What Is Expository Writing?
The main goal of expository writing is to explain about, inform, give information, clarify a process, or describe a topic.  The writer accomplishes this by writing a clear thesis about the topic, then supporting it with relevant evidence that answers the reader’s questions about the topic: Who? What? Where? When? Why? How? 

Types of Expository Writing
There are different types of expository writing. The purpose of the essay will determine how the information is organized.  Most of the time, the writing prompts will ask you to perform informative writing.

Informative

Informative expository writing provides information about a topic. There are two types of informative writing:  
1. Descriptive informative writing describes the topic by providing examples, characteristics, and features. 
2. Sequential informative writing lists the items or events in numerical or chronological order.   

How-To

“How-to” expository writing explains how to do something.  “How to” writing has a time order to it.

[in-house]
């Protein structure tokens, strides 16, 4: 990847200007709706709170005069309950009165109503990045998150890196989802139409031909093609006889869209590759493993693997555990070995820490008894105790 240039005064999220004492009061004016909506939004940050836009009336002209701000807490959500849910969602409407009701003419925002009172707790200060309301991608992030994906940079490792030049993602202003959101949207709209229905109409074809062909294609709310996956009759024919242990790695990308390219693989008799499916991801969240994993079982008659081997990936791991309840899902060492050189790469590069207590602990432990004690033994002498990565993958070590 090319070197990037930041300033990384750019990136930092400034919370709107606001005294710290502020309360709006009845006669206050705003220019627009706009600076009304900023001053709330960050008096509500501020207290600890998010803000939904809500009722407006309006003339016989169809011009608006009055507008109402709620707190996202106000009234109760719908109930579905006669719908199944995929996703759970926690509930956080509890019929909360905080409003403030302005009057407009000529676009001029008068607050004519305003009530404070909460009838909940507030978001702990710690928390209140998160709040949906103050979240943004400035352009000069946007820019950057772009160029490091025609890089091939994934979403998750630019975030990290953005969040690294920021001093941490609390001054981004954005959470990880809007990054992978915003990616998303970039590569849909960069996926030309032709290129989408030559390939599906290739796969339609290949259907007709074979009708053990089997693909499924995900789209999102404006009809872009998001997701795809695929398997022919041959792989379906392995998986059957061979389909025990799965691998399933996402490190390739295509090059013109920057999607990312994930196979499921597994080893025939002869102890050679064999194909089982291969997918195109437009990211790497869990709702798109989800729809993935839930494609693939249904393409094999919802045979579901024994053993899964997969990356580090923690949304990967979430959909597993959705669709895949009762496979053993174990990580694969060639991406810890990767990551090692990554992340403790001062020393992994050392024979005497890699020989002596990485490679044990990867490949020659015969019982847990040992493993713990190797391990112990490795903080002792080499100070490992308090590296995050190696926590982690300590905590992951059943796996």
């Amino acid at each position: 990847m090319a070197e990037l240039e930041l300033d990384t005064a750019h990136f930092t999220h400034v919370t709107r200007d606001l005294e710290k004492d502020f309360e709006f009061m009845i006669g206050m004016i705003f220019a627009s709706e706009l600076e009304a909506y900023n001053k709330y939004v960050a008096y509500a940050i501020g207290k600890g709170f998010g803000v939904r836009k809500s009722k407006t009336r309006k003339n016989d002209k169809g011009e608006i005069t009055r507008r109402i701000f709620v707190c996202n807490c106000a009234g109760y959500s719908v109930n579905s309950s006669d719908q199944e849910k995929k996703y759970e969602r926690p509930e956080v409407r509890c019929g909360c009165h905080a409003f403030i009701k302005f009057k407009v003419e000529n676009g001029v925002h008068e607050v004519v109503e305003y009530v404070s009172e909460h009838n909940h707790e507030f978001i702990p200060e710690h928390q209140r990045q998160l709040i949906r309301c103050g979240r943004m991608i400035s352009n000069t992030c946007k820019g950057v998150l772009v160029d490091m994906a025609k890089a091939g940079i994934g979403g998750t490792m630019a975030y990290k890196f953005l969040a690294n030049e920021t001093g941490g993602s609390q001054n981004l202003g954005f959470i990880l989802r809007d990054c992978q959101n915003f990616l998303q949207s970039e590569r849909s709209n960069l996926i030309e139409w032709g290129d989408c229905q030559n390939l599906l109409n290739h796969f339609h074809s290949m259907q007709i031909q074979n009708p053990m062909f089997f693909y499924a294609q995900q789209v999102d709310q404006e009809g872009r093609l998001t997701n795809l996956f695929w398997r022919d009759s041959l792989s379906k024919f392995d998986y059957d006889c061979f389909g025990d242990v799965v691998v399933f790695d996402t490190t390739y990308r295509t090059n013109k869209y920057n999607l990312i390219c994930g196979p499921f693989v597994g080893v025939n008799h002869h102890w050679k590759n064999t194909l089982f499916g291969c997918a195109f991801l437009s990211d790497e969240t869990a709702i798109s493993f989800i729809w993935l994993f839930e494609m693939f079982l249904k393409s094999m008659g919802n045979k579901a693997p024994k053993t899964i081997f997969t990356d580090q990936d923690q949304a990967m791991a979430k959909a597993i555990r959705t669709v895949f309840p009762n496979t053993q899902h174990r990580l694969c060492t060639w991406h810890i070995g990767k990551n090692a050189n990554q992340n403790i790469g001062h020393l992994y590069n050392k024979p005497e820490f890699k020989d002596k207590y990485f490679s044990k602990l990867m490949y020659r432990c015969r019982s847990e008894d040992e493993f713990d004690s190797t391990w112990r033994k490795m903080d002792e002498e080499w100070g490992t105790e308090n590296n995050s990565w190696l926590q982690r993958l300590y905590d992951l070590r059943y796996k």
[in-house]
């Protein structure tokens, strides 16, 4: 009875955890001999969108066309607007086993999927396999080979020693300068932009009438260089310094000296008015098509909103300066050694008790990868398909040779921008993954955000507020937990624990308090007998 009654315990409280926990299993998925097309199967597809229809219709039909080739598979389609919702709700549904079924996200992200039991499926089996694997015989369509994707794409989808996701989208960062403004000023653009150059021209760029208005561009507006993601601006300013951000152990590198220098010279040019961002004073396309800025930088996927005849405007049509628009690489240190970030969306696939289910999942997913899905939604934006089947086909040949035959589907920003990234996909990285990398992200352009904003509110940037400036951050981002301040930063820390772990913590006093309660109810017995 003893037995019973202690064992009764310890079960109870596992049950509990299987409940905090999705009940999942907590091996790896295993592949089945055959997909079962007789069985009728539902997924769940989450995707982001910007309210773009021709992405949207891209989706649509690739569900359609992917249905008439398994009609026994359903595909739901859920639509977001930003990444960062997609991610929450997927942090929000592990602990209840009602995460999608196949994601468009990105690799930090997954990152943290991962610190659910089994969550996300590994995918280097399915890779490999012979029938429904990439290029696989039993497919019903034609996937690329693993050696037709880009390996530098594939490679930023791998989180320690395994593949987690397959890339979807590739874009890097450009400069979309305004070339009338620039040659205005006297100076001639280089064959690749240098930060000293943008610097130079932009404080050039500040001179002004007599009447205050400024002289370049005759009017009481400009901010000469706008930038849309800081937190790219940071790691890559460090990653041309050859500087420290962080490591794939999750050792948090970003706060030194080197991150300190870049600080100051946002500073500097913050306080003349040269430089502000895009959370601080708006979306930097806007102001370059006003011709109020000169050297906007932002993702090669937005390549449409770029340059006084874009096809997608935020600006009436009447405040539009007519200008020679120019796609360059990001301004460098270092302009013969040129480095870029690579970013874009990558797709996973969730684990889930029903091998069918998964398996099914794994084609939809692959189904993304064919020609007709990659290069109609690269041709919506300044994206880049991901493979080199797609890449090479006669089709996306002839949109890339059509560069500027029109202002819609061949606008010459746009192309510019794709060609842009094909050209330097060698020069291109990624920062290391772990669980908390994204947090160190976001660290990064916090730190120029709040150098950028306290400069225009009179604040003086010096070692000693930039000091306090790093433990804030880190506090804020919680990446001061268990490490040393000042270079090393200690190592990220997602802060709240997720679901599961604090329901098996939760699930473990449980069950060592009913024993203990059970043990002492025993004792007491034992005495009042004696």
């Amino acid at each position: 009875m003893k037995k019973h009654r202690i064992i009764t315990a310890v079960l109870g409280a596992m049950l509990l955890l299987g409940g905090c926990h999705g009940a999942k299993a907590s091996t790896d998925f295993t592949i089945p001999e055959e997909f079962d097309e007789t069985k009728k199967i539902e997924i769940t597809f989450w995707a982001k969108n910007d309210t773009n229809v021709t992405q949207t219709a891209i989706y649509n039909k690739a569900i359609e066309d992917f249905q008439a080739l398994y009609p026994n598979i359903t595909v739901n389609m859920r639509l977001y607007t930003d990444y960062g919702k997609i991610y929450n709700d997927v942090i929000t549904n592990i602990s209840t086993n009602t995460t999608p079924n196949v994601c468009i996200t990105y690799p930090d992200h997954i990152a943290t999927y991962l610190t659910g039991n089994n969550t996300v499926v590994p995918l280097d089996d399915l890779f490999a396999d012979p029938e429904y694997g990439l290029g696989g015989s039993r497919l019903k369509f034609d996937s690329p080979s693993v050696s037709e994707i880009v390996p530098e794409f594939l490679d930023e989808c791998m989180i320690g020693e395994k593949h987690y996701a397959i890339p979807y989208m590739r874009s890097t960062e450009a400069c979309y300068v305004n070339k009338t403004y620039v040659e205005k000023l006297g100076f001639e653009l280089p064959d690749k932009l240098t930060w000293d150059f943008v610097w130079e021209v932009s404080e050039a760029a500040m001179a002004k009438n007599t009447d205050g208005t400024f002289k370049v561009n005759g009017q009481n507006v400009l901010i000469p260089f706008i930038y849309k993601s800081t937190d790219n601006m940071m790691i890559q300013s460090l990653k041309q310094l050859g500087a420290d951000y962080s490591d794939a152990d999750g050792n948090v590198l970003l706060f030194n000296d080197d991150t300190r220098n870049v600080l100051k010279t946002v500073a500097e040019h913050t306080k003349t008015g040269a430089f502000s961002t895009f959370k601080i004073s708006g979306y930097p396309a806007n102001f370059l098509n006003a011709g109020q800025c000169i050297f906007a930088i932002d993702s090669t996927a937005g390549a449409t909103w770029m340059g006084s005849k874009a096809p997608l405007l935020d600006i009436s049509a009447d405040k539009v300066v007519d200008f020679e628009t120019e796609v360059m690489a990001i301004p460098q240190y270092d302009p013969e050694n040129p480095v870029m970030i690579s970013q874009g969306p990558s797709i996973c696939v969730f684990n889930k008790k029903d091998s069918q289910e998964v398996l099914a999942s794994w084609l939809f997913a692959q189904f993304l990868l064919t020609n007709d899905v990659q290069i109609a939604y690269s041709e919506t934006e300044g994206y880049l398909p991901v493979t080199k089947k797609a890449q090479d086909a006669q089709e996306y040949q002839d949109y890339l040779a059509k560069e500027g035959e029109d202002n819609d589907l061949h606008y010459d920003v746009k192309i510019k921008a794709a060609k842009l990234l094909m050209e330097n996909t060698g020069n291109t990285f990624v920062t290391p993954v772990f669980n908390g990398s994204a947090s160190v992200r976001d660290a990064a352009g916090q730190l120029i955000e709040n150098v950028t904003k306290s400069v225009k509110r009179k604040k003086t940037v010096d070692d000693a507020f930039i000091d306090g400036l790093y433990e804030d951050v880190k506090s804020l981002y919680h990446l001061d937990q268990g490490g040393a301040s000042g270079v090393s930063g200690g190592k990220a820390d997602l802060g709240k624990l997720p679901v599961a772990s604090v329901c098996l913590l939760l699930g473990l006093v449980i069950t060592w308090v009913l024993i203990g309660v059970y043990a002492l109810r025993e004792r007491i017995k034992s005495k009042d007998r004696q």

Compare-Contrast

In compare-contrast expository writing, two subjects are shown how they are similar and how they are different.

Cause-Effect

In cause-effect expository writing, the cause is given as part of the thesis, and the effects are discussed.

Problem-Solution

In problem-solution expository writing, the problem is stated as part of the thesis, and the solutions are discussed.
   

Expository Essays Are Multi-Paragraph
--There is an attention-getting introduction that presents the topic and the writer's position (thesis) in a compelling way. The introduction might also present the writer's main ideas in support of their position (thesis) in order to "frame" the scope and breadth of the concepts presented in the body paragraphs.
--There are body paragraphs that present the main ideas in support of the writer's position (thesis). The main ideas are supported with examples/details/facts that are relevant and interesting, and that anticipate the reader's questions.
--There must be relevance and logic between the writer's position (thesis), main ideas, and the examples/details/facts in support of the main ideas.
--The concluding paragraph is the writer's last chance to re-state their position and re-focus the reader as to the main ideas given in support of their position. It should be as compelling as the introduction paragraph.

When Is Expository Writing Used?
Exams
Business Reports
Academic Papers

Everyday Workplace Communications

Memos